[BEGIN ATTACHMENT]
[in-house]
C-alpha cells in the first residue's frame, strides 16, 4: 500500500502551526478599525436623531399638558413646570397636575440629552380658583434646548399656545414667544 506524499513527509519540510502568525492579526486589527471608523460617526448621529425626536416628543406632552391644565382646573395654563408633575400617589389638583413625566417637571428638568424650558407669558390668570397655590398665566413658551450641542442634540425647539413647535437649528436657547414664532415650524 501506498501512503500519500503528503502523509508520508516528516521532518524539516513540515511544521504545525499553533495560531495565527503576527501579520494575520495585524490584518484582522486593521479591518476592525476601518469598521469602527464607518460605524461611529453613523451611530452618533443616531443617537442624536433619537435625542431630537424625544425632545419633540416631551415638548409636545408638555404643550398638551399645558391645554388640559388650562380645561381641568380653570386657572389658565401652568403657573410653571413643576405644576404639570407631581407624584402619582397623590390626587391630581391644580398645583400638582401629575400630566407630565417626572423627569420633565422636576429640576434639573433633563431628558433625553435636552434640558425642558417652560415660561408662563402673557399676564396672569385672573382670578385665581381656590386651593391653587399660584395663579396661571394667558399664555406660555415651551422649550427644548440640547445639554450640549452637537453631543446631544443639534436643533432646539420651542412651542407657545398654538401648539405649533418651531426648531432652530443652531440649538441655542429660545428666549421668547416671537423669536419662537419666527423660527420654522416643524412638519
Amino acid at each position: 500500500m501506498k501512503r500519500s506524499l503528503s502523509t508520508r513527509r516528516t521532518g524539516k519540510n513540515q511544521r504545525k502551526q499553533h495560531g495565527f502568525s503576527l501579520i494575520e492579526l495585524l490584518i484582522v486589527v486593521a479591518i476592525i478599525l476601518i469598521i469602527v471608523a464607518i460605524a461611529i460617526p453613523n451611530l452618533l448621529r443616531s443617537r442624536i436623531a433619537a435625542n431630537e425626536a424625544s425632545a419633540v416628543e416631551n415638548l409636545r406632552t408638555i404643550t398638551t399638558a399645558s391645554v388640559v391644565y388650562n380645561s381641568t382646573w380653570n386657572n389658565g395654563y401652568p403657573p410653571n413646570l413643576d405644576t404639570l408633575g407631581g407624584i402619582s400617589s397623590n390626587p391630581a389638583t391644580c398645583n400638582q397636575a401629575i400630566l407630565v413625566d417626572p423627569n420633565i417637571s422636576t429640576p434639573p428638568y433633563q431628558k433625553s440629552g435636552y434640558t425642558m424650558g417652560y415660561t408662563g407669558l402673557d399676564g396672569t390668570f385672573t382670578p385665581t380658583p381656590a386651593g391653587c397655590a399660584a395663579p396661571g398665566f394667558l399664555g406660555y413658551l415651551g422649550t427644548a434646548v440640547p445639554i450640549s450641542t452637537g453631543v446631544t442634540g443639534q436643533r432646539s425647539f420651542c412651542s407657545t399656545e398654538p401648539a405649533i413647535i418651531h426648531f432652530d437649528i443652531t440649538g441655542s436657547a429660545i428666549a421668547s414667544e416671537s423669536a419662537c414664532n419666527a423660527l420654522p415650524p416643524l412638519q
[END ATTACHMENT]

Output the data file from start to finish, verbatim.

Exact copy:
[in-house]
C-alpha cells in the first residue's frame, strides 16, 4: 500500500502551526478599525436623531399638558413646570397636575440629552380658583434646548399656545414667544 506524499513527509519540510502568525492579526486589527471608523460617526448621529425626536416628543406632552391644565382646573395654563408633575400617589389638583413625566417637571428638568424650558407669558390668570397655590398665566413658551450641542442634540425647539413647535437649528436657547414664532415650524 501506498501512503500519500503528503502523509508520508516528516521532518524539516513540515511544521504545525499553533495560531495565527503576527501579520494575520495585524490584518484582522486593521479591518476592525476601518469598521469602527464607518460605524461611529453613523451611530452618533443616531443617537442624536433619537435625542431630537424625544425632545419633540416631551415638548409636545408638555404643550398638551399645558391645554388640559388650562380645561381641568380653570386657572389658565401652568403657573410653571413643576405644576404639570407631581407624584402619582397623590390626587391630581391644580398645583400638582401629575400630566407630565417626572423627569420633565422636576429640576434639573433633563431628558433625553435636552434640558425642558417652560415660561408662563402673557399676564396672569385672573382670578385665581381656590386651593391653587399660584395663579396661571394667558399664555406660555415651551422649550427644548440640547445639554450640549452637537453631543446631544443639534436643533432646539420651542412651542407657545398654538401648539405649533418651531426648531432652530443652531440649538441655542429660545428666549421668547416671537423669536419662537419666527423660527420654522416643524412638519
Amino acid at each position: 500500500m501506498k501512503r500519500s506524499l503528503s502523509t508520508r513527509r516528516t521532518g524539516k519540510n513540515q511544521r504545525k502551526q499553533h495560531g495565527f502568525s503576527l501579520i494575520e492579526l495585524l490584518i484582522v486589527v486593521a479591518i476592525i478599525l476601518i469598521i469602527v471608523a464607518i460605524a461611529i460617526p453613523n451611530l452618533l448621529r443616531s443617537r442624536i436623531a433619537a435625542n431630537e425626536a424625544s425632545a419633540v416628543e416631551n415638548l409636545r406632552t408638555i404643550t398638551t399638558a399645558s391645554v388640559v391644565y388650562n380645561s381641568t382646573w380653570n386657572n389658565g395654563y401652568p403657573p410653571n413646570l413643576d405644576t404639570l408633575g407631581g407624584i402619582s400617589s397623590n390626587p391630581a389638583t391644580c398645583n400638582q397636575a401629575i400630566l407630565v413625566d417626572p423627569n420633565i417637571s422636576t429640576p434639573p428638568y433633563q431628558k433625553s440629552g435636552y434640558t425642558m424650558g417652560y415660561t408662563g407669558l402673557d399676564g396672569t390668570f385672573t382670578p385665581t380658583p381656590a386651593g391653587c397655590a399660584a395663579p396661571g398665566f394667558l399664555g406660555y413658551l415651551g422649550t427644548a434646548v440640547p445639554i450640549s450641542t452637537g453631543v446631544t442634540g443639534q436643533r432646539s425647539f420651542c412651542s407657545t399656545e398654538p401648539a405649533i413647535i418651531h426648531f432652530d437649528i443652531t440649538g441655542s436657547a429660545i428666549a421668547s414667544e416671537s423669536a419662537c414664532n419666527a423660527l420654522p415650524p416643524l412638519q